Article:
In Sciences of the Artificial, Herbert Simon related a parable of two highly regarded watchmakers, one of whom prospered while the other declined, all because of they way they managed the assembly of their design. The successful one had a modular system of sub-assemblies that did not all had to be abandoned to start form scratch every time he had to answer the phone.  In the case of the unsuccessful one, the watch was a single entity that fell to pieces each time he was interrupted.  This is a lesson in managing complexity and a step towards managing the interruptions from the changing brief.

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Rabbit-Duck Figure Revisited

In adaptability, Creative Culture, Creativity, Emergence, No Readymade World on 2010/05/22 at 11:09 pm

The Rabbit-Duck Ambiguous Figure (Jastrow, J. 1899)

This figure by Jastrow in 1899 has been in the centre of many discussions and inquiries in art, design, creativity, perception, psychology, and philosophy. The famous philosopher, Wittgenstein, referred to this figure in his discourse on why entities can have more than one identity, ie multiple existences. Many people even today expect a stable, cut-and-dry and verifiable world and are therefore uncomfortable with such ambiguities in life. The creatives however thrive on them.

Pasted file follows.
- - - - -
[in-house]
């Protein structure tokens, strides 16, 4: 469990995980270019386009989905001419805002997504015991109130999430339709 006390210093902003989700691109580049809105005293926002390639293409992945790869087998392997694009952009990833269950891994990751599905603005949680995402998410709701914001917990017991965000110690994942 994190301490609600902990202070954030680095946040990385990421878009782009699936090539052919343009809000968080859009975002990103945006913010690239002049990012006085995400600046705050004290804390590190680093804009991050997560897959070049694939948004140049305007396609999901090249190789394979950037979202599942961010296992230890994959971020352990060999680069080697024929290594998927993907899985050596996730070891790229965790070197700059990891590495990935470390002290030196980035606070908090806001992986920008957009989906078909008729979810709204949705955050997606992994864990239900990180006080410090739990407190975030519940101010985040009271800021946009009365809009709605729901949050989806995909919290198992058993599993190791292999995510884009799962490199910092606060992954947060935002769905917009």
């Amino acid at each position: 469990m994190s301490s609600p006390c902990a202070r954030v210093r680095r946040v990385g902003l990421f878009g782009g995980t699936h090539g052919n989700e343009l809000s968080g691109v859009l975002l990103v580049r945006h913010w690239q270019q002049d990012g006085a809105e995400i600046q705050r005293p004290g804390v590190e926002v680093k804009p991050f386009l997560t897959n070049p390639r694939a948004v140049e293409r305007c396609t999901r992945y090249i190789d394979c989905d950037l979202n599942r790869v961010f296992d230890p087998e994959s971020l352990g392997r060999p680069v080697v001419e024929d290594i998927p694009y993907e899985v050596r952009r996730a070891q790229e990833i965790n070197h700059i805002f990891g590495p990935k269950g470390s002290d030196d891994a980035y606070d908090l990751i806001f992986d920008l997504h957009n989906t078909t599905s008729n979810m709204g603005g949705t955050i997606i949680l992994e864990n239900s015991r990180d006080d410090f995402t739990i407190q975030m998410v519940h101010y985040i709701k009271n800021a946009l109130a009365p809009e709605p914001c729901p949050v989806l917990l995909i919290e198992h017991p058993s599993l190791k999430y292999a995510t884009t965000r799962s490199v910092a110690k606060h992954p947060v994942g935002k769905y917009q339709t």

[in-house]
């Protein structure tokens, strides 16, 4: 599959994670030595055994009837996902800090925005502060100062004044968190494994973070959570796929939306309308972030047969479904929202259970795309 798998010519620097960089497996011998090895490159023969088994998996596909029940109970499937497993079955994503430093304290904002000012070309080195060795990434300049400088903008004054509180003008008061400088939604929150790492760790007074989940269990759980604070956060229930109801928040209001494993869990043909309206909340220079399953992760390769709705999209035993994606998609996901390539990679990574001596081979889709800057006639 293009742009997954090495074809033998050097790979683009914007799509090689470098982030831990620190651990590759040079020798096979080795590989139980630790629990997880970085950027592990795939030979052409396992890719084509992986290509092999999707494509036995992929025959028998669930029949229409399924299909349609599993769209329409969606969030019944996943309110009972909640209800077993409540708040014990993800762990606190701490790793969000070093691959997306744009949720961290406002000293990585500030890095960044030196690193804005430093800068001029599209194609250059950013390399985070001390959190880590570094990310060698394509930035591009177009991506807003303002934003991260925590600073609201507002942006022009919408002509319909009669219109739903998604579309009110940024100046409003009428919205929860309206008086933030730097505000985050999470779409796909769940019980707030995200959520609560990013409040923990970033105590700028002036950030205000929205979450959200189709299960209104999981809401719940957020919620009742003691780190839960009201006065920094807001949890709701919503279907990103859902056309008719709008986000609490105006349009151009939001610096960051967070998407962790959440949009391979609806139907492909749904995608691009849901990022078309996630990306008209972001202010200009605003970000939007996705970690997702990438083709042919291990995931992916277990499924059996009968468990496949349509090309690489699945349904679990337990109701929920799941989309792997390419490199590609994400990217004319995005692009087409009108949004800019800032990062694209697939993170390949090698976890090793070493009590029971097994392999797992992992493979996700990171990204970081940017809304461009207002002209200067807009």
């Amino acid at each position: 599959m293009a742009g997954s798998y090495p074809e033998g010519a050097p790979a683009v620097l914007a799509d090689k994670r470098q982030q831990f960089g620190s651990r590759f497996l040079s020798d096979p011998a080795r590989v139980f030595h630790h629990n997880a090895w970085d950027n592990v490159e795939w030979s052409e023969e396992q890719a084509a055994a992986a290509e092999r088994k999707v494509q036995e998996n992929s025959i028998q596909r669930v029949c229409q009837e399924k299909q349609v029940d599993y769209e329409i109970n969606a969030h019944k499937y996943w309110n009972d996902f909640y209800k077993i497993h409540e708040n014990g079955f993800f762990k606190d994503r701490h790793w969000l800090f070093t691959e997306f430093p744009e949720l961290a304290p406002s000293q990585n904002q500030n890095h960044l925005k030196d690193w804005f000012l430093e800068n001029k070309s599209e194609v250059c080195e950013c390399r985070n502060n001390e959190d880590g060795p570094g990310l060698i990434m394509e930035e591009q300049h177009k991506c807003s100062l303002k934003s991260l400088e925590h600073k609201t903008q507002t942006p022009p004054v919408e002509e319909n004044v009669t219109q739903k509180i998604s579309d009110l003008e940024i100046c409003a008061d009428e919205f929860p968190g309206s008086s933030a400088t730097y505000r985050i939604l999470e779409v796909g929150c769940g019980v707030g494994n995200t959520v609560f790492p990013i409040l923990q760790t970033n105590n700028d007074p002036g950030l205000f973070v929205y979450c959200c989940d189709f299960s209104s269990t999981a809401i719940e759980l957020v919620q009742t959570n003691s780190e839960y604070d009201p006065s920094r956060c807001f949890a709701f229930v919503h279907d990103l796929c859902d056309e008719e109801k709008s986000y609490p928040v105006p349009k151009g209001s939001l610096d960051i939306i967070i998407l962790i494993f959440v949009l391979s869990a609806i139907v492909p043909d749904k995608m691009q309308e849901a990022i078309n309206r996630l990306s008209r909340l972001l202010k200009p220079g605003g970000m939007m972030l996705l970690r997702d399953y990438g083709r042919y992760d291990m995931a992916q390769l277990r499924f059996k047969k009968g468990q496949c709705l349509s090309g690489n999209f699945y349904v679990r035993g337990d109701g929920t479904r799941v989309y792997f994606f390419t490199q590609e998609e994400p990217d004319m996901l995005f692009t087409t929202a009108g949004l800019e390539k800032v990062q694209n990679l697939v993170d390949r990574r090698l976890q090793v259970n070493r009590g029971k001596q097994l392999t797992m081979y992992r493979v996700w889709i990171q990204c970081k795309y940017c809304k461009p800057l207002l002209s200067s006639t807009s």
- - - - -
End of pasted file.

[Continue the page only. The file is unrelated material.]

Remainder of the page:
Depending on which way you perceive the creature as looking, all the graphics of the figure ralliy around the form of a rabbit (looking to the right) or a duck (looking left). It is exclusively one or the other, and you can switch between the two at will. Why? The best and simplest explanation I have is the way we label parts of the figure. If we label the appendage “ears”, than we have a rabbit, but if we label it “beak”, then we have a duck. This labeling of objects and their parts is, I believe, at the heart of conceptual thinking and primal to the way our perception system works syntactically to make coherent worlds (eg of rabbits or ducks in the case in point).

The ability to label parts of a object and obtain a coherent whole is so powerful that we often do not need all the defining information to make and act on the incomplete.